Symptoms of hand, foot and mouth disease 

The symptoms of hand, foot and mouth disease usually develop between three and five days after initial exposure to the infection. This is known as the incubation period.

Early symptoms of hand, foot and mouth disease include:

  • a high temperature (fever)  usually around 38-39°C (100.4-102.2°F)
  • loss of appetite
  • cough
  • abdominal pain
  • sore throat

Occasionally, hand, foot and mouth disease can cause vomiting, particularly if it is caused by the enterovirus 71 strain.

These early symptoms can last 12-48 hours.

Mouth ulcers

After one or two days, red spots develop inside the mouth, particularly around the tongue, gums and inside of the cheeks.

At first, the sores are about the size of a small button. They then rapidly develop into larger yellow-grey mouth ulcers surrounded by a red ring of tissue. You would normally expect to see 5-10 ulcers in the mouth.

The ulcers can be very painful and can make eating, drinking and swallowing difficult, which may cause a young child to dribble excessively.

The ulcers should pass within five to seven days.

Skin rash

Soon after the mouth ulcers appear, you will probably notice small red spots on your child’s skin.

The most common places for the spots to develop are on the fingers, palms of the hand, soles of the feet and occasionally the buttocks and groin.

The spots are around 2-5mm in size, with a darkish-grey centre and a "rugby-ball" shape.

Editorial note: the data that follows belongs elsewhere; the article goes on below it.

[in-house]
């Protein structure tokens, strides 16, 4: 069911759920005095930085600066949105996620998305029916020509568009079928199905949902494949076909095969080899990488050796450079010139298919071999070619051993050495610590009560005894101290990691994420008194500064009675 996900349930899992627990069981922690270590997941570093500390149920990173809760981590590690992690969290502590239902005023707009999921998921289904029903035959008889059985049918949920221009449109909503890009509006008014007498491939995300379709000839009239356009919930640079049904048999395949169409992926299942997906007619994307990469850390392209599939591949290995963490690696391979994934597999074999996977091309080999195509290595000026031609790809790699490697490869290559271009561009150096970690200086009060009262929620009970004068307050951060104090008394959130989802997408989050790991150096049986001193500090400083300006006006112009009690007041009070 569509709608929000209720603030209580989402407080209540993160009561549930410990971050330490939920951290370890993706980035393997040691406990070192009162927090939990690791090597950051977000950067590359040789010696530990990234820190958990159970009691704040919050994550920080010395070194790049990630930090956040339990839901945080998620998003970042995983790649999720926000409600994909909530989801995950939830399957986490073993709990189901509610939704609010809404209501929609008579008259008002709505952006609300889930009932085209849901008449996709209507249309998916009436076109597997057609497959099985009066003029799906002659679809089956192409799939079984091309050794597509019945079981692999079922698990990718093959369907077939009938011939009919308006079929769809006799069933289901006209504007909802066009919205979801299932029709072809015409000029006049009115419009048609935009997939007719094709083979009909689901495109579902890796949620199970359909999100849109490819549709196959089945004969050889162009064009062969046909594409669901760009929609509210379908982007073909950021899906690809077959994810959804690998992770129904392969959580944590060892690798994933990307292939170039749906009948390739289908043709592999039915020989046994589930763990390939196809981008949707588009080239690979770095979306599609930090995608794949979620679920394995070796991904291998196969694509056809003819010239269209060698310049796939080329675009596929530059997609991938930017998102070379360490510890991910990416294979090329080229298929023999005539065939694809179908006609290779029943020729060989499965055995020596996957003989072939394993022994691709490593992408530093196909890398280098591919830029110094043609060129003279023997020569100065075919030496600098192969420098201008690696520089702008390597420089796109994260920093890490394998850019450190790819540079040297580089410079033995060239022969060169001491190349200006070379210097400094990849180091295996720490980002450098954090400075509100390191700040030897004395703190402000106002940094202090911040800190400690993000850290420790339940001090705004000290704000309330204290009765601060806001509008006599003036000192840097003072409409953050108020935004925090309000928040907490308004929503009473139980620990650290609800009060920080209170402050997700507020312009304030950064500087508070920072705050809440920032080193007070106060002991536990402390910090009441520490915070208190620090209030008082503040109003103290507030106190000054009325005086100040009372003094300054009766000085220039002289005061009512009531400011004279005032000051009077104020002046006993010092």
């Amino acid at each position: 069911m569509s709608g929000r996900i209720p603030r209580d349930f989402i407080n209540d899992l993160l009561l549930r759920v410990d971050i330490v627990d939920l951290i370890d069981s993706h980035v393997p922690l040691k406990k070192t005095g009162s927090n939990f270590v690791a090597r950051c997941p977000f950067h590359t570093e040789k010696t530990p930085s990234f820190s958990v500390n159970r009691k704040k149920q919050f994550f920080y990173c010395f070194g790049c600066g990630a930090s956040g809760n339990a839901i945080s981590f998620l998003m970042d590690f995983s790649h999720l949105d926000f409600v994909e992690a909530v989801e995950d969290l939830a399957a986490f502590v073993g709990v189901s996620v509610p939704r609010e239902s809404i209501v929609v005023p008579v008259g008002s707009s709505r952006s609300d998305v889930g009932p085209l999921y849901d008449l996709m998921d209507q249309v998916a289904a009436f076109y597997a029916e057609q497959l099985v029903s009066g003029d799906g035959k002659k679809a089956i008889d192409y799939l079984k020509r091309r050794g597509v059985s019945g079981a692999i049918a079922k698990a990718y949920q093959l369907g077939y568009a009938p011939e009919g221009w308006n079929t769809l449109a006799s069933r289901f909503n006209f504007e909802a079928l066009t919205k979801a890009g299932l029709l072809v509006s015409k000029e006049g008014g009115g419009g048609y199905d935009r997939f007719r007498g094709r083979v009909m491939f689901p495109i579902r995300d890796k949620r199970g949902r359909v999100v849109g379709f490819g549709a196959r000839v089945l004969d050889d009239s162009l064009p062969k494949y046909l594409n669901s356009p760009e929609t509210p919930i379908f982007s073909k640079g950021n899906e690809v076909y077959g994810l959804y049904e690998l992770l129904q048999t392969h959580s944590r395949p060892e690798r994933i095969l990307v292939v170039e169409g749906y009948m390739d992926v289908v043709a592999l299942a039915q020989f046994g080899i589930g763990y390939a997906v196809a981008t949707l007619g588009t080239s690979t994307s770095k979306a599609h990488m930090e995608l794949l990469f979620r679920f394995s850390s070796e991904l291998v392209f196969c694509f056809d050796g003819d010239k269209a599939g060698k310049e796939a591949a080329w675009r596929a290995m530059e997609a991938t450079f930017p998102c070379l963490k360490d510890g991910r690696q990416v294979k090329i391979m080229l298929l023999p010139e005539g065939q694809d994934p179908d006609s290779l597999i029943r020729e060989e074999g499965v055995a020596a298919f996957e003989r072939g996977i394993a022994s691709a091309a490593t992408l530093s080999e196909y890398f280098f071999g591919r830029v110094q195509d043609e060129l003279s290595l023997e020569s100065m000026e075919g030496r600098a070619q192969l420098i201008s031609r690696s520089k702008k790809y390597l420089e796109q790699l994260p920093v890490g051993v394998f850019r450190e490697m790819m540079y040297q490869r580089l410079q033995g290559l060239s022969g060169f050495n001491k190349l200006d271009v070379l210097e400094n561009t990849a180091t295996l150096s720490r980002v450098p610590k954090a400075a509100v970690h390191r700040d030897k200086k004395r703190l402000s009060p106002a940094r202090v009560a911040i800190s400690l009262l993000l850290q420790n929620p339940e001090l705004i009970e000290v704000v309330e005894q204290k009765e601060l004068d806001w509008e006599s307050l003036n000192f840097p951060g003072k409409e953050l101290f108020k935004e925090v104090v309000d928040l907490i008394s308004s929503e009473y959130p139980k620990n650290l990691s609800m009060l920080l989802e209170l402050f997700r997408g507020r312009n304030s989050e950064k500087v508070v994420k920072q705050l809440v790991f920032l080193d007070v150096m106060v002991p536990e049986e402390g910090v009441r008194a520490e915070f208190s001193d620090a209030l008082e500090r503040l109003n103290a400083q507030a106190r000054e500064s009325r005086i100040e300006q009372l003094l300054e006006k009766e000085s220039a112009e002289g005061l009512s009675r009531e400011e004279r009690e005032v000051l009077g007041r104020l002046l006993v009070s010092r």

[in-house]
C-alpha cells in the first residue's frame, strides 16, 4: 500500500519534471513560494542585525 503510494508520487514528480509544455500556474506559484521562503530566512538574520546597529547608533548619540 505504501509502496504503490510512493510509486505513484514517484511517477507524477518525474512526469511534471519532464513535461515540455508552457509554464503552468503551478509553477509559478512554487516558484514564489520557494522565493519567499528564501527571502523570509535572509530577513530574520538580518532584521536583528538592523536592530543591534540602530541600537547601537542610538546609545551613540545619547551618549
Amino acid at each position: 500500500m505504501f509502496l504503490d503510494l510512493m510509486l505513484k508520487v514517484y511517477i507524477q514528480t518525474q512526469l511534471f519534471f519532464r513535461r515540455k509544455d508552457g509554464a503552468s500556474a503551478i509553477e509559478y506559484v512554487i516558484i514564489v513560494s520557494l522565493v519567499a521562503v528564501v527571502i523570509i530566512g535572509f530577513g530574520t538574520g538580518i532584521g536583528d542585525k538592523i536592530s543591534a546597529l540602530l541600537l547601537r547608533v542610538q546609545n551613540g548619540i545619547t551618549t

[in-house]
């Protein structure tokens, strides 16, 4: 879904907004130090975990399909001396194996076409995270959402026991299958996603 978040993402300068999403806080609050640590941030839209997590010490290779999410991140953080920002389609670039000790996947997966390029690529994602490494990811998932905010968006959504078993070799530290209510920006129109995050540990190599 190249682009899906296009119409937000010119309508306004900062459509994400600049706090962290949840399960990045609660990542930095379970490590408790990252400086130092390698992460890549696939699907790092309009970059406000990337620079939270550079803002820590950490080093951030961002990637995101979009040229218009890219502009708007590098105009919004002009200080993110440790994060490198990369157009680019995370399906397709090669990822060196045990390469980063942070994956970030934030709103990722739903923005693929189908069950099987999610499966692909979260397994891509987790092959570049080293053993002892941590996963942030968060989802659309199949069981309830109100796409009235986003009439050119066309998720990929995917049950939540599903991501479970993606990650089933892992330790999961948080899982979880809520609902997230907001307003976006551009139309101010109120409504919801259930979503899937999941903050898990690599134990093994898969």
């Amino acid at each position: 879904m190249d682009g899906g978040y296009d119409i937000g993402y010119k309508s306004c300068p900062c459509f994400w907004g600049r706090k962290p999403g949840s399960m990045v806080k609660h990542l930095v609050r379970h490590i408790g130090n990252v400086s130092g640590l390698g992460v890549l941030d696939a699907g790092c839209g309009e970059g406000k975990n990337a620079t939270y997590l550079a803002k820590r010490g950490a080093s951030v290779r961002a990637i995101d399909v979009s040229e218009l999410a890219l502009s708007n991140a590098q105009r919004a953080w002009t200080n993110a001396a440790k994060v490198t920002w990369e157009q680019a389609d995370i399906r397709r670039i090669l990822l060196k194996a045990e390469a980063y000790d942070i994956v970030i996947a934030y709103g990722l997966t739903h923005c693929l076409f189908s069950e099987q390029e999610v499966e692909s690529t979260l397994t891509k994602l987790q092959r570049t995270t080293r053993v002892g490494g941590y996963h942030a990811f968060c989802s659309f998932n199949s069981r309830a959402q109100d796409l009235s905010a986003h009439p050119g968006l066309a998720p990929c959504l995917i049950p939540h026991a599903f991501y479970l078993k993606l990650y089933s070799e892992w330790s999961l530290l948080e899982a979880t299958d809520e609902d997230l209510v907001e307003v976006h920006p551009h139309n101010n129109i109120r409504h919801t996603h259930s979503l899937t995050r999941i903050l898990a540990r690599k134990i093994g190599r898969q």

These are usually painless and non-itchy, although they can turn into small blisters, which are sometimes painful and tender. It is important not to burst any blisters, as this can spread the infection.

The skin rash and any blisters can last up to 10 days.

When to seek medical advice

Most cases of hand, foot and mouth disease do not require medical attention as the symptoms will pass within seven days, without the need for treatment.

However, if you're unsure whether your child does have hand, foot and mouth disease, you can contact your GP or NHS 111 for advice.

You should also contact your GP if:

  • your child is unable or unwilling to drink any fluids
  • your child is showing signs of dehydration, including not passing as much urine as normal
  • your child’s symptoms have not improved or worsen after seven days 
  • your child has additional symptoms, such as a change in mental state, seizures (fits) and changes in personality and behaviour

Mouth ulcers

Mouth ulcers are painful round or oval sores that form in the mouth, most often on the inside of the cheeks or lips

Page last reviewed: 10/03/2014

Next review due: 10/03/2016